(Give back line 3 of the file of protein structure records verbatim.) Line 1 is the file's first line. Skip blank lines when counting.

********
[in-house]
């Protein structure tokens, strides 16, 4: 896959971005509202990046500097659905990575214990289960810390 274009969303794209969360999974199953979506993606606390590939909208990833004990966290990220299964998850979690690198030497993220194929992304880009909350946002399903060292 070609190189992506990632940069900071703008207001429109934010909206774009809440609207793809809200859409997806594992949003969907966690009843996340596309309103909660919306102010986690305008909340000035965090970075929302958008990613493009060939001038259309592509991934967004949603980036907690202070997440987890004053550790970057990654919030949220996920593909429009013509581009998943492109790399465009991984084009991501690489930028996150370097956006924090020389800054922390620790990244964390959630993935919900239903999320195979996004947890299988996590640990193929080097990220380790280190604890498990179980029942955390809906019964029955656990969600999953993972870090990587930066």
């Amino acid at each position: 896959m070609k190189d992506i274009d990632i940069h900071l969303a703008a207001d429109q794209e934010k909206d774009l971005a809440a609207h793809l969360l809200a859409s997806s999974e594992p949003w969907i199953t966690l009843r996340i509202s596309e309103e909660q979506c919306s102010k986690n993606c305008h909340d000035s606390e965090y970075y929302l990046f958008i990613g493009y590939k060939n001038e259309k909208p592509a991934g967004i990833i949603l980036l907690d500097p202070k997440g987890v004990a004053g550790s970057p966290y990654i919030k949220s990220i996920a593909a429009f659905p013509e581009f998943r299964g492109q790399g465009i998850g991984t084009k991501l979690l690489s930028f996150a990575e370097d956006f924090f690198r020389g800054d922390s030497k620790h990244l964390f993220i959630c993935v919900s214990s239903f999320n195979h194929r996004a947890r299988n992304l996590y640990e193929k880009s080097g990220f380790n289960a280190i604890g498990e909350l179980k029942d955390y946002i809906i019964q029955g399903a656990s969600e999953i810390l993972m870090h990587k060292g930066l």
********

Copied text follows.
């Amino acid at each position: 896959m070609k190189d992506i274009d990632i940069h900071l969303a703008a207001d429109q794209e934010k909206d774009l971005a809440a609207h793809l969360l809200a859409s997806s999974e594992p949003w969907i199953t966690l009843r996340i509202s596309e309103e909660q979506c919306s102010k986690n993606c305008h909340d000035s606390e965090y970075y929302l990046f958008i990613g493009y590939k060939n001038e259309k909208p592509a991934g967004i990833i949603l980036l907690d500097p202070k997440g987890v004990a004053g550790s970057p966290y990654i919030k949220s990220i996920a593909a429009f659905p013509e581009f998943r299964g492109q790399g465009i998850g991984t084009k991501l979690l690489s930028f996150a990575e370097d956006f924090f690198r020389g800054d922390s030497k620790h990244l964390f993220i959630c993935v919900s214990s239903f999320n195979h194929r996004a947890r299988n992304l996590y640990e193929k880009s080097g990220f380790n289960a280190i604890g498990e909350l179980k029942d955390y946002i809906i019964q029955g399903a656990s969600e999953i810390l993972m870090h990587k060292g930066l």